Broom-Stick Bunny

From Wikipedia, the free encyclopedia
Jump to: navigation, search
Broom-Stick Bunny
Looney Tunes (Bugs Bunny) series
Broom-Stick Bunny.jpg
Witch Hazel, who is about to make Bugs Bunny the final ingredient in her witch's brew
Directed by Chuck Jones
Produced by Eddie Selzer
Story by Tedd Pierce
Voices by Mel Blanc
June Foray (uncredited)
Music by Milt Franklyn
Animation by Richard Thompson
Ken Harris
Ben Washam
Abe Levitow
Layouts by Ernie Nordli
Backgrounds by Philip De Guard
Distributed by Warner Bros. Pictures
The Vitaphone Corporation
Release date(s) February 25, 1956 (USA)
Color process Technicolor
Running time 7 min (one reel)
Language English

Broom-Stick Bunny is a Warner Bros. Looney Tunes short released in 1956 and directed by Chuck Jones.

Plot[edit]

It is Halloween night, and Witch Hazel is brewing some witch's brew ("A cup of wasp knee, a spider, some glue..."). As she goes about her business, she pauses at her magic mirror and asks it who is the ugliest one of all (similar to the Queen in Snow White and the Seven Dwarves). The genie in the mirror replies that she, Witch Hazel, is the ugliest one of all ("By my troth, I will avow: there's none that's uglier than thou"). Hazel explains to the audience that she's "deathly afraid" of getting prettier as she grows older, a fear that she just laughs off.

Meanwhile, Bugs Bunny is out trick-or-treating dressed as a witch, his face hidden by an ugly green mask. He calls on Witch Hazel, who, seeing his costume, mistakes him for an actual witch ("I don't remember seeing her at any of the union meetings"). After making a comment about Bugs' appearance ("Isn't she the ugliest little thing?"), she dashes to her magic mirror and asks it a second time who's the ugliest one of all. The genie in the mirror looks towards Bugs and replies that he actually finds Bugs far uglier ("Thou wert the ugliest one, 'tis true. But that creep is uglier far than you").

The jealous witch then hatches a plot: she invites the disguised Bugs in for tea, and prepares a brew containing an assortment of beauty enhancers. Bugs is about to drink the tea when he remembers that he is still wearing his mask, and takes it off. Seeing that her "rival" is actually a rabbit, Witch Hazel dashes off to consult her potion book. Sure enough, the last ingredient for the brew she was brewing earlier is a rabbit's clavicle.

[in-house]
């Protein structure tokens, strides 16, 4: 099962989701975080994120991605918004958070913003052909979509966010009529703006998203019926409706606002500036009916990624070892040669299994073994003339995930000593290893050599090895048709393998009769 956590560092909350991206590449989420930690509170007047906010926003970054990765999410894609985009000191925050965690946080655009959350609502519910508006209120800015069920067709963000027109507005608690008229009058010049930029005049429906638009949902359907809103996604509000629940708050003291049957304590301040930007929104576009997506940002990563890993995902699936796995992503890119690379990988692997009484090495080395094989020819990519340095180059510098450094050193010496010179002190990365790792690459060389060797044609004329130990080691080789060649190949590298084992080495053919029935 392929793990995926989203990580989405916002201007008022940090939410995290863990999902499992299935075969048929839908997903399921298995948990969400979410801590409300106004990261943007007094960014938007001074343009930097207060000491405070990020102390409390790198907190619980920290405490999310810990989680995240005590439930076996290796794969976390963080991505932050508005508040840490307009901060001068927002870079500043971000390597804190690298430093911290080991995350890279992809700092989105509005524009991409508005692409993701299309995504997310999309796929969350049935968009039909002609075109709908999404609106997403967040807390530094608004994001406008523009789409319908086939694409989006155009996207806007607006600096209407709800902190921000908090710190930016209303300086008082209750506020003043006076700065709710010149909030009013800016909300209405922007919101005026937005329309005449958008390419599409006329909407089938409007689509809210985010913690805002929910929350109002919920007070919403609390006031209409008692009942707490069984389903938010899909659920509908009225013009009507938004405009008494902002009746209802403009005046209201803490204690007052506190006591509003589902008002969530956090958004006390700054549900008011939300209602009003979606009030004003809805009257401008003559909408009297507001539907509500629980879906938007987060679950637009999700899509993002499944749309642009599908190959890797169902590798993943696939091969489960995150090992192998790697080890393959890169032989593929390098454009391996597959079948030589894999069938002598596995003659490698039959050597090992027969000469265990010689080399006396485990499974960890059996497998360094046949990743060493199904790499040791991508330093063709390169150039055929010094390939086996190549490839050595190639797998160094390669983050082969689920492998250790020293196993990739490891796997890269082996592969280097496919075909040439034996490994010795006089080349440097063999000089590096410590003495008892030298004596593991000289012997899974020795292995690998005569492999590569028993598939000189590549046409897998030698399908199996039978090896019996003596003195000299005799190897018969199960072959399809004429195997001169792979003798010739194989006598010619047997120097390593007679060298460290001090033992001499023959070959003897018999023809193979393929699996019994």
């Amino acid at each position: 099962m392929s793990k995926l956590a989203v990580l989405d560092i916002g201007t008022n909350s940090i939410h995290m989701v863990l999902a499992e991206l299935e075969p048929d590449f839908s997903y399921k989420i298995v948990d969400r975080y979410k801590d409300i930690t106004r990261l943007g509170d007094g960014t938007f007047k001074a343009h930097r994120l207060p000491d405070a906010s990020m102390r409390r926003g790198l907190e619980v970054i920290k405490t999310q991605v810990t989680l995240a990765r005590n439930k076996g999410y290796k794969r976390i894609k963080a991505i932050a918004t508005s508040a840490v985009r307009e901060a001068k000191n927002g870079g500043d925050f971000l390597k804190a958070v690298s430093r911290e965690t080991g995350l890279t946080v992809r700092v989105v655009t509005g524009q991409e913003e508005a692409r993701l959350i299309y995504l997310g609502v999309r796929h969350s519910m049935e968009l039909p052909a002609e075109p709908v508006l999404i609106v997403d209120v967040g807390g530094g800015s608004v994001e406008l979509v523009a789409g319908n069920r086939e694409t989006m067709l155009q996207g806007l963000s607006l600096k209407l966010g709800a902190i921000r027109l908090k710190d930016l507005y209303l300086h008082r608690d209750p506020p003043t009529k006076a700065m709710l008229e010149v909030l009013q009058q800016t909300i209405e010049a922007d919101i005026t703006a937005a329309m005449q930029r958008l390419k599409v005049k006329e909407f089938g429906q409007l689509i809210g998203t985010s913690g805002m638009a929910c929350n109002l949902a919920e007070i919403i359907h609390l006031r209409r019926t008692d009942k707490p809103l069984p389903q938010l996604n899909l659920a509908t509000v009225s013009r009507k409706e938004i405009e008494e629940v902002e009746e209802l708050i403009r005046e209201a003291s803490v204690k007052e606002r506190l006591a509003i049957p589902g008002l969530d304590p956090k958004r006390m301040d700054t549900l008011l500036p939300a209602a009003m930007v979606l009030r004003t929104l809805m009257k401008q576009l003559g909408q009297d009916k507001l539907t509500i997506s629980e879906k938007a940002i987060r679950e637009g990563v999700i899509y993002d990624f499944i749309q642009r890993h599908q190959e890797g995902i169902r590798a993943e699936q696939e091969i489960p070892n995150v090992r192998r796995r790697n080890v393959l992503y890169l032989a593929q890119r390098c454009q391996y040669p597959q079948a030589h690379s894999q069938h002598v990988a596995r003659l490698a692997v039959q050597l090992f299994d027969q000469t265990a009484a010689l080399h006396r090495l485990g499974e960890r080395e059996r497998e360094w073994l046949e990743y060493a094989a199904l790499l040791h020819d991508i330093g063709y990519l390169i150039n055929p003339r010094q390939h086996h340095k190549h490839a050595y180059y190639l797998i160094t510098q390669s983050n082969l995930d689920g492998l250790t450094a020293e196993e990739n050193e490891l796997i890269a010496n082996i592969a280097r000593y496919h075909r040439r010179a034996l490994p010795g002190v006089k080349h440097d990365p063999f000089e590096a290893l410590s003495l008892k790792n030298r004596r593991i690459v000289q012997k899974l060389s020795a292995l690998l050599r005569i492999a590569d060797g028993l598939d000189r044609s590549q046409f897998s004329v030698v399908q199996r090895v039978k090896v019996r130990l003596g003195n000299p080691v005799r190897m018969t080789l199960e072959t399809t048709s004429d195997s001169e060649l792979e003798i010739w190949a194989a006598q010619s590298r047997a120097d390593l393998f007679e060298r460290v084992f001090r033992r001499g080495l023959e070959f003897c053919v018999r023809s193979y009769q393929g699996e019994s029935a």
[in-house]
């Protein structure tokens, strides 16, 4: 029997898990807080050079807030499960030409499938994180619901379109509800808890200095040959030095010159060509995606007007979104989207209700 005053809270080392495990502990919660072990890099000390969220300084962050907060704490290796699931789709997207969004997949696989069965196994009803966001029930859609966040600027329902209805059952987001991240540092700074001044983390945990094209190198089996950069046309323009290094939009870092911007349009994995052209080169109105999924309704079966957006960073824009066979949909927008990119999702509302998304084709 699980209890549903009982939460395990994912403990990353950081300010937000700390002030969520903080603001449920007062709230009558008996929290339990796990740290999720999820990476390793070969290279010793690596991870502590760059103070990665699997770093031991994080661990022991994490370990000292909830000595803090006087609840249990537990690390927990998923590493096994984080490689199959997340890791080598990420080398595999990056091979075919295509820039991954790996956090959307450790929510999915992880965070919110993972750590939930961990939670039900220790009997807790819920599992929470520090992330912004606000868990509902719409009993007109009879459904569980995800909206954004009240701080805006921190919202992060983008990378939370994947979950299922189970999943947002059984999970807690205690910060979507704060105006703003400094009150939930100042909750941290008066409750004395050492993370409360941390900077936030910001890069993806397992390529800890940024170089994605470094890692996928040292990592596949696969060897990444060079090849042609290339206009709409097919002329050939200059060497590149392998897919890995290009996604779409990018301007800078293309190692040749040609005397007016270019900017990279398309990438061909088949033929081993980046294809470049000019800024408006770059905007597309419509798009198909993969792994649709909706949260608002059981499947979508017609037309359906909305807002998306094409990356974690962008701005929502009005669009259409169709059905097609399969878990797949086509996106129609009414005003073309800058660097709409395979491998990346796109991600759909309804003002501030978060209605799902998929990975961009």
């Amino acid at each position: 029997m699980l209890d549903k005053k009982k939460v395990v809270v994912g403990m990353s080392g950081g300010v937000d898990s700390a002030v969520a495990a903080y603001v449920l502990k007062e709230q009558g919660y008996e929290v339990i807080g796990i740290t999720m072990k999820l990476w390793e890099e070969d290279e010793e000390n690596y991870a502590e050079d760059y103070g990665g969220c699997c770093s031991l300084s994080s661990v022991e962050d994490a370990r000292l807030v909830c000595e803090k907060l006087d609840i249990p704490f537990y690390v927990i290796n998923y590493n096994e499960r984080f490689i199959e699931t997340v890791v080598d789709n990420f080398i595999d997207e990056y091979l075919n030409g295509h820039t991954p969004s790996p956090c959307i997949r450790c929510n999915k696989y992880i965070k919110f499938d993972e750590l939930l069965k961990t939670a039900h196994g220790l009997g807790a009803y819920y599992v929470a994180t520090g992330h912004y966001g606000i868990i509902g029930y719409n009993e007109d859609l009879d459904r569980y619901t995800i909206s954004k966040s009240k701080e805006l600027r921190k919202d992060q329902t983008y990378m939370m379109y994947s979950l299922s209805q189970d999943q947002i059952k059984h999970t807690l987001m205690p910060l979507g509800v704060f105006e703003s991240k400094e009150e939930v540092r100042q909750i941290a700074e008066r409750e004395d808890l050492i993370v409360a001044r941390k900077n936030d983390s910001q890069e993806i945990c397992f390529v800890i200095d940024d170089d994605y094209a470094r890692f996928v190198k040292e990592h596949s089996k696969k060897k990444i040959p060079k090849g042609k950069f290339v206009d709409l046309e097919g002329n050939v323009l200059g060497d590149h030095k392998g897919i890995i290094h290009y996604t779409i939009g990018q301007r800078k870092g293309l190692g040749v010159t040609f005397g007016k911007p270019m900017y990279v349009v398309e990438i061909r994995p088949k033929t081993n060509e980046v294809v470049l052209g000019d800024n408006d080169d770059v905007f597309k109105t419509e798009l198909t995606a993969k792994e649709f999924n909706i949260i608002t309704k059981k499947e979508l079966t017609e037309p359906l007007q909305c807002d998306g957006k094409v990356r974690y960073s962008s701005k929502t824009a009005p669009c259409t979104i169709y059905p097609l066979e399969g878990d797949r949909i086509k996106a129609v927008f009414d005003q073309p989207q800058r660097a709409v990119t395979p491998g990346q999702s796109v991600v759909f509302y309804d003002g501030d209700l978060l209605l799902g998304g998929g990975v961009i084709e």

While she is gone, Bugs suspects "You know, my delicate inner sense of danger warns me that there's something faintly unhealthy in the atmosphere of this cottage" and makes to leave, but he is stopped by Witch Hazel brandishing a meat cleaver. Bugs flees, stating, "Uh, pardon me, auntie, but uh, I've got a lot of trick-or-treatin' to catch up on so I'll bid you a civil adieu!", with the cackling witch chasing him throughout her house. She dashes to her magic broom closet to grab her flying broomstick to keep up with him, but she had accidentally grabbed her magic sweeping broom instead, which starts sweeping with her on it until she lets go; "Crazy me, that was my sweeping broom" she says to the audience. As Bugs hides, Witch Hazel finally traps Bugs using a carrot on a fishing rod.

Back at her cauldron, Hazel prepares to kill Bugs and use him in her potion. She is about to bring her cleaver down on the trussed-up rabbit, but he plays to her sympathies, gazing back at her with tear-filled doe eyes. Witch Hazel then bursts into tears, claiming his innocent face reminds her of Paul, her pet tarantula (it is unknown if Paul died naturally or if Hazel had used him as an ingredient in a past potion). Bugs tries to comfort her by bringing her the cup of beauty elixir, which she unknowingly drinks (whether or not Bugs did this on purpose is debatable). Hazel instantly changes into a young and very beautiful redhead with a slender but curvy build (naturally, Milt Franklyn strikes up Oh, You Beautiful Doll), which of course horrifies her.

Hazel dashes to her magic mirror a third time and meekly asks (in a softer, sexier voice) if she is still ugly. The genie, upon seeing the witch's new look, immediately falls in love with her and lunges to grab her after giving a Bob Hope-like "ROWR, ROWR!". Hazel flees on her actual flying broomstick, with the genie chasing her on his magic carpet, slowly gaining on her as well. Bugs, who's still at Hazel's house, promptly calls the local air raid headquarters to report "a genie with light brown hair chasing a flying sorceress!".


Preceded by
Bugs' Bonnets
Bugs Bunny Cartoons
1956
Succeeded by
Rabbitson Crusoe